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Learning PowerShell, Pitfalls for C# developers - Part 2

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Continuing my post on learning PowerShell, I want to talk a bit about using parenthesis in PowerShell. They can be a bit confusing in PowerShell and generate some unexpected results for those coming from C#. There are two basic usages in PowerShell: grouping, and method calls. Grouping is just basic order of operations, so I don’t really see the value in discussing it further. However, method calls in PowerShell are definitely worth discussing

PowerShell Functions and Cmd-lets

Consider the following source code.

function Get-Something ($foo, $bar)
{
    "1: $foo"
    "2: $bar"
}

For a C# developer, this might seem a bit odd though. The function declaration looks just like a C# declaration, minus the types. So it might make sense to call it just like a C# function, like so:

function Get-Something ($foo, $bar)
{
    "1: $foo"
    "2: $bar"
}

Get-Something ('first', 'second')

Seems logical enough, except the part where this doesn’t work… Naturally, we would expect this for an output:

1: first
2: second

Instead, we get this:

1: first second
2:

Definitely counter-intuitive, but easily understood with a little consideration. The parenthesis aren’t defining the function arguments as you might expect in a language like C#, instead it is actually adding order of operations. PowerShell is evaluating the contents of the parenthesis and passing the results as an argument to the Get-Something function. Since we used a comma to separate our arguments, PowerShell conveniently turned it into an array for us and passed the resulting array as the first argument of the function. “Convenient,” but not even close to what we wanted. Coincidentally, if we remove the comma we get something different entirely.

function Get-Something ($foo, $bar)
{
    "1: $foo"
    "2: $bar"
}

Get-Something ('first' 'second')

This time we get an error.

Unexpected token 'second' in expression or statement.
At line:1 char:32
    + Get-Something ('first' 'second' <<<< )
    + CategoryInfo          : ParserError: (second:String) [], ParentContainsErrorRecordException
    + FullyQualifiedErrorId : UnexpectedToken

PowerShell is still evaluating the contents of the parenthesis before calling the function, but by removing the comma, it just doesn’t know what to do with them. This brings us to the proper way to call a PowerShell function or Cmd-Let, without the parenthesis!

function Get-Something ($foo, $bar)
{
    return "$foo $bar"
}

Get-Something 'first' 'second'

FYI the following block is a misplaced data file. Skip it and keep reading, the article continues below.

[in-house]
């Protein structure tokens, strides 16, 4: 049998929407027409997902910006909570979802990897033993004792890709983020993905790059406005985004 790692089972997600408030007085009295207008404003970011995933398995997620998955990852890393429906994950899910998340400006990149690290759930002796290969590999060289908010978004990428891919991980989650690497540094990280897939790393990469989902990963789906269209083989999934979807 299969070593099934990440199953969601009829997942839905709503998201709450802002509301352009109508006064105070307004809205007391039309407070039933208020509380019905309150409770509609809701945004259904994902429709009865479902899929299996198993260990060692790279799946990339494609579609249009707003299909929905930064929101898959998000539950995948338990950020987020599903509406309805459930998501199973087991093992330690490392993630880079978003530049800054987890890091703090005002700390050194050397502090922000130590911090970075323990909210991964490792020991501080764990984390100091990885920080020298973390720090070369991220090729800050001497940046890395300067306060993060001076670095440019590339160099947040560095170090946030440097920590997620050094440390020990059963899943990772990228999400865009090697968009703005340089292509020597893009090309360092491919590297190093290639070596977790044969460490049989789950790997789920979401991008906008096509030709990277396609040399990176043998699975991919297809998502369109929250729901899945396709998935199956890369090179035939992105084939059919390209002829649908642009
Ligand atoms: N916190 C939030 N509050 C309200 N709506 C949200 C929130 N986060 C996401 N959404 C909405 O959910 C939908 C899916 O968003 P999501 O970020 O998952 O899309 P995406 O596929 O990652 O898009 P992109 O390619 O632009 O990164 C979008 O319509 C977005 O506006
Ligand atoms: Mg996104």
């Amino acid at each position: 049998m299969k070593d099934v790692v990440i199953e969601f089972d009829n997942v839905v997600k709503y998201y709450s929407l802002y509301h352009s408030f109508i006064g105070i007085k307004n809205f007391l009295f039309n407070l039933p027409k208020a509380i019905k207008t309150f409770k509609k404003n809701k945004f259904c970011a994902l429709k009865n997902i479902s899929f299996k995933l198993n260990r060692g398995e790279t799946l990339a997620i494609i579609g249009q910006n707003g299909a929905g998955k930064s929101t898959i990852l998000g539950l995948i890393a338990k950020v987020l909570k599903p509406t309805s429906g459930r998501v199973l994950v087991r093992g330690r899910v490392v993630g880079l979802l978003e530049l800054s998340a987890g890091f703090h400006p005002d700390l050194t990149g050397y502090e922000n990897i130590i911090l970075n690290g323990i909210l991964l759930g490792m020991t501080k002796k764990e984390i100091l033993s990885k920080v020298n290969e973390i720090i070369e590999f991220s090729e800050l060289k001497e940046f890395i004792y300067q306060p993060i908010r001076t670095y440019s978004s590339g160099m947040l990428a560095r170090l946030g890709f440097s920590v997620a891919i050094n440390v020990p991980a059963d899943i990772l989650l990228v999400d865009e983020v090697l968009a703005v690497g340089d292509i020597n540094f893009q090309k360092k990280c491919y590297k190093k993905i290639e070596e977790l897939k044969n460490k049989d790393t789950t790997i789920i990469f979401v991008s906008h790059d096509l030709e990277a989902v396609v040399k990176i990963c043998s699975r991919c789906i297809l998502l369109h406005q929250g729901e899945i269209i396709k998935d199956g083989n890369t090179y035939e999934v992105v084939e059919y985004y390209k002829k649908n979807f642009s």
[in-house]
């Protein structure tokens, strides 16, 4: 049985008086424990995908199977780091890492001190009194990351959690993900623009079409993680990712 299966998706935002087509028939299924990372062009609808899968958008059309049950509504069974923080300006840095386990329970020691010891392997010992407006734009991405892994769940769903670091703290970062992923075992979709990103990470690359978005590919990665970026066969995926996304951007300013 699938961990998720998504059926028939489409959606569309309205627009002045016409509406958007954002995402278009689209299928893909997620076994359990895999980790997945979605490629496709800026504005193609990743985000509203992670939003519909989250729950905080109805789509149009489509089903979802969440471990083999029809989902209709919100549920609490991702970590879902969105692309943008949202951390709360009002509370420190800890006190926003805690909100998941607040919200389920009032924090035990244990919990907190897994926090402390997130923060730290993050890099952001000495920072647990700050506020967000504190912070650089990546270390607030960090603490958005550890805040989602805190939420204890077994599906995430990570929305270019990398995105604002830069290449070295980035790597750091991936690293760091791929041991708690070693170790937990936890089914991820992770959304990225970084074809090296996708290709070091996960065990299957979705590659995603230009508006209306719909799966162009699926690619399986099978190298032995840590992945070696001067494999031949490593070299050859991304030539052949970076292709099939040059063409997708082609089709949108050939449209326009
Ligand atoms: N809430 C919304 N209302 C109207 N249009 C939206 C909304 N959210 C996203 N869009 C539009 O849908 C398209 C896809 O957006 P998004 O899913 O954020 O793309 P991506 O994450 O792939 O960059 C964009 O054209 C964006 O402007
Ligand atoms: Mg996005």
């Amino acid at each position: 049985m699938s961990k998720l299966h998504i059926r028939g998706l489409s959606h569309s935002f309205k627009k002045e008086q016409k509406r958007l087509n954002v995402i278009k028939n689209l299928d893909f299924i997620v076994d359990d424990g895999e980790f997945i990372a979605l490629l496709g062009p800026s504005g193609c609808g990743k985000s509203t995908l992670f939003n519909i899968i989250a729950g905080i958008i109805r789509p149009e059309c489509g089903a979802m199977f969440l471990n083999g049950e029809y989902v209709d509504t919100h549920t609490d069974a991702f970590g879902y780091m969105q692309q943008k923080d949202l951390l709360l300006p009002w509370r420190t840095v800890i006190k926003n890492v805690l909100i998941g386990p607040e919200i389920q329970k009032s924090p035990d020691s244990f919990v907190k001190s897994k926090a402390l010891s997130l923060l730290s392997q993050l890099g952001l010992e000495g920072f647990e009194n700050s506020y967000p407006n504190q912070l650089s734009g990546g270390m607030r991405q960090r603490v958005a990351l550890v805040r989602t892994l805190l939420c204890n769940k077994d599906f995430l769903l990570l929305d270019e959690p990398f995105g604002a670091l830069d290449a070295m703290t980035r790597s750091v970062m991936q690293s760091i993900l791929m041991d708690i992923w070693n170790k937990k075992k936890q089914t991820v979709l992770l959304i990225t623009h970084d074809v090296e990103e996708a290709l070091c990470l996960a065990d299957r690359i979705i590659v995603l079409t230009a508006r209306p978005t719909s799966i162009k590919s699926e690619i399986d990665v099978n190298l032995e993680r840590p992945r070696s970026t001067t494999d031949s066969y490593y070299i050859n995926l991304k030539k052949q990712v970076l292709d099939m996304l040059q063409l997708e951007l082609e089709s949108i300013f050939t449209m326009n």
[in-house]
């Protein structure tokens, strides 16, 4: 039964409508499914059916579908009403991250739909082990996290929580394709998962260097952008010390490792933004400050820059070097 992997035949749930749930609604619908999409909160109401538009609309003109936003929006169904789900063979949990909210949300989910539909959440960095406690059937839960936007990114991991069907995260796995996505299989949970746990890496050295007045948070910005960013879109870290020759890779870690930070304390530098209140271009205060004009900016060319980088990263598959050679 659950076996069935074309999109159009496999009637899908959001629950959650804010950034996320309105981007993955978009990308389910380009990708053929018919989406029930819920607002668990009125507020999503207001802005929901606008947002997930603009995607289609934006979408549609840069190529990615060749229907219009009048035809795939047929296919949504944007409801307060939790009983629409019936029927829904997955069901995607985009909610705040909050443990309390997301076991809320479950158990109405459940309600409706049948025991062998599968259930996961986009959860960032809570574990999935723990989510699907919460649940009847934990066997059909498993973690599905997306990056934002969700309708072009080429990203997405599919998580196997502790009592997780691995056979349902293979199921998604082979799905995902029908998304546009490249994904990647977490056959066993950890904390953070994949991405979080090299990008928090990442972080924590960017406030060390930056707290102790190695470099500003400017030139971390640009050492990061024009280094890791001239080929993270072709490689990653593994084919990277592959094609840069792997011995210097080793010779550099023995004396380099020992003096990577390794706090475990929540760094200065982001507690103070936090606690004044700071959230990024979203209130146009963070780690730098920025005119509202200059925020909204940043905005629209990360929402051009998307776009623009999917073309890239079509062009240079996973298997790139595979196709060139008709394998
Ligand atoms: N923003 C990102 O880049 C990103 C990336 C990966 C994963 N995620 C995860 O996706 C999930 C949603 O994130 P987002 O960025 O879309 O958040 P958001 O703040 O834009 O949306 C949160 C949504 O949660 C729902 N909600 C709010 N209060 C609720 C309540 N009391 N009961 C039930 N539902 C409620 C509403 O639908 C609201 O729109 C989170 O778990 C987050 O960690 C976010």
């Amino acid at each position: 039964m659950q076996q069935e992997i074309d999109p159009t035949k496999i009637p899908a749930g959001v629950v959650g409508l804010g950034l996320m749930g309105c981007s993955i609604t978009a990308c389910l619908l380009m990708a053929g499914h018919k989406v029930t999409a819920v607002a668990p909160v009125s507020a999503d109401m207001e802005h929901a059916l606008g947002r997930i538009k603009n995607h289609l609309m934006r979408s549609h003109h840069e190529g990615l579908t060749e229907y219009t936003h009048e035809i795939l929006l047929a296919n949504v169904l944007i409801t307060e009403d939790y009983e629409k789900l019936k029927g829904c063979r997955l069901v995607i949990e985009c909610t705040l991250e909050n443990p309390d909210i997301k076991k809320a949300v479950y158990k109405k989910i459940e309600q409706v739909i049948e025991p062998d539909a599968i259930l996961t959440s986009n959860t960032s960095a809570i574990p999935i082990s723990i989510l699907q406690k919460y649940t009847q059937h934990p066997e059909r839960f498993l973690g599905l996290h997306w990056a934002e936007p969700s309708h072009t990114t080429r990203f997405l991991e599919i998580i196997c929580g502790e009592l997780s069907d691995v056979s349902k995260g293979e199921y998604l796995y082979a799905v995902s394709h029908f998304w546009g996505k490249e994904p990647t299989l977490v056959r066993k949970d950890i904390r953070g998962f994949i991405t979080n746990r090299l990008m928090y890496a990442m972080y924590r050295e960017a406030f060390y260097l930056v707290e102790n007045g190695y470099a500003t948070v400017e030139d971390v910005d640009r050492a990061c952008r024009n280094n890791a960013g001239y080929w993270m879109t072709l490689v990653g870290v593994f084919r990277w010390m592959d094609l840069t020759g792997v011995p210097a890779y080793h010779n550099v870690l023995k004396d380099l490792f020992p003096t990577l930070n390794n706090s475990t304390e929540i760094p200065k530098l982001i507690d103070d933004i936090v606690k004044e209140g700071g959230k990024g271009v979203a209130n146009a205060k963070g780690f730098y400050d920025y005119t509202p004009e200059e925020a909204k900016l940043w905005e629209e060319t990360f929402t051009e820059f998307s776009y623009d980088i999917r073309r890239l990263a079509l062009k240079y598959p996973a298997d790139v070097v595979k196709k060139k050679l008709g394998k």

And this gives us our expected output. Simple enough right? But wait, it doesn’t stop there…

.NET Functions

One of PowerShell’s greatest selling features is the ability to use .NET natively. However, somebody decided that the parenthesis rules should be different for .NET objects. Whenever you call a method of an object, the parenthesis rules look much more like those in C#. Consider the following script.

Get-Date | Get-Member

This outputs all of the members (methods and properties) present on the return value of the Get-Date function. The output looks like this:

TypeName: System.DateTime

Name                 MemberType     Definition
----                 ----------     ----------
Add                  Method         System.DateTime Add(System.TimeSpan value)
AddDays              Method         System.DateTime AddDays(double value)
AddHours             Method         System.DateTime AddHours(double value)
AddMilliseconds      Method         System.DateTime AddMilliseconds(double value)
AddMinutes           Method         System.DateTime AddMinutes(double value)
...

.NET developers will undoubtedly be familiar with the System.DateTIme object and it’s many methods. So let’s say that we want to call one of these methods. For instance, we want to call the ToString function to output our current date and time in a specific format. Easy enough:

$today = Get-Date
$today.ToString('g')

Naturally, this produces the simple output of the current date and time:

2/23/2013 5:51 PM

So this is pretty much what a .NET developer would expect from a method call against a .NET object.

As a programmer, I found the dual usage of parenthesis a bit off-putting at first, but I suppose these kind of oddities are to be expected when mixing language paradigms though. After all, .NET is object oriented, while PowerShell is purely procedural. Weird, but it works!